Toward this, Marshall noted the top three things owners currently are requesting for their properties is for Marshall Hotels & Resorts to first and foremost drive top-line revenue, then drive bottom-line revenue and, finally, “keep them out of trouble.”

While many management companies do, the executive noted his company per se does not have any equity in any of the hotels it manages. “However,” said Marshall, “Many of our executives individually and personally have sliver equity in a handful of hotels. It always has been our philosophy to treat every hotel with equal importance without having the specter of Big Brother watching over a ‘more important’ asset.”

Historically, Marshall Hotels & Resorts operates three- and four-star branded hotels and resorts in urban and central business districts, suburban/drive-to and resort locations with numerous legacy hotel products from Marriott International, IHG, Hilton, Hyatt, Carlson, Choice Hotels International, Best Western Hotels & Resorts and Wyndham Hotel Group.

Asked if Marshall is looking to increase its management of more so-called soft brands or emerging brands, the CEO said, “We are always looking to steer our clients in the correct direction when it comes to brand or no brand, legacy or emerging. We often spend a vast amount of time conducting due diligence for properties to come up with the best recommendation. It is a collaborative effort with the ownership of the hotel.”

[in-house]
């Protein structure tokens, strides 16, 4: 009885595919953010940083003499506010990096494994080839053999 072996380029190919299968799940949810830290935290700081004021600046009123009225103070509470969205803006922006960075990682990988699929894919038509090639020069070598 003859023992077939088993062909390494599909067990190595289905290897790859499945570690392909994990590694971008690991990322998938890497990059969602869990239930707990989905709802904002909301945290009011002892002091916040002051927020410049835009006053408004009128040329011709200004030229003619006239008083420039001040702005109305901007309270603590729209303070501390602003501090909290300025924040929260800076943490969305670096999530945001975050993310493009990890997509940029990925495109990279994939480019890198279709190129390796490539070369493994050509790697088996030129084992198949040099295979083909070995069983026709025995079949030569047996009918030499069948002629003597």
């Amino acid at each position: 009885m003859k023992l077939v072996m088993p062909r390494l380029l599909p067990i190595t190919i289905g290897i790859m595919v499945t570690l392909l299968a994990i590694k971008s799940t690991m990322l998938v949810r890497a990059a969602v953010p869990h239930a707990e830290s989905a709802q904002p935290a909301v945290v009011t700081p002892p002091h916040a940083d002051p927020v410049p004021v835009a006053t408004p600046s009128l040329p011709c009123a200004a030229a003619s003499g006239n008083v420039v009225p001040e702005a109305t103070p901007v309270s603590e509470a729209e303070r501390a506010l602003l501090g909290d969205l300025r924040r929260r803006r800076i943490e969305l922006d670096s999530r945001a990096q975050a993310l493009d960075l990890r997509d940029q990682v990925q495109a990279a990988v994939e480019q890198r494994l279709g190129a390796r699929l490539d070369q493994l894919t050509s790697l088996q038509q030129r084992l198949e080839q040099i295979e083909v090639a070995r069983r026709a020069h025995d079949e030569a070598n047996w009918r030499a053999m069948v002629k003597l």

The Bernic in New York City is one of the independent properties managed by Marshall Hotels & Resorts.

The company also takes on independents, such as the newly added The Bernic in New York City, and the newly renovated 19 Atlantic Hotel in Virginia Beach, VA, and Marshall indicated he’s comfortable adding such product to the portfolio.

“We feel that we have always been a strong operator of independent hotels,” he offered. “We always have taken the best practices of all of the different types of hotels we operate and forge the correct road map for success for our independents. We will never shy away from independent hotels.”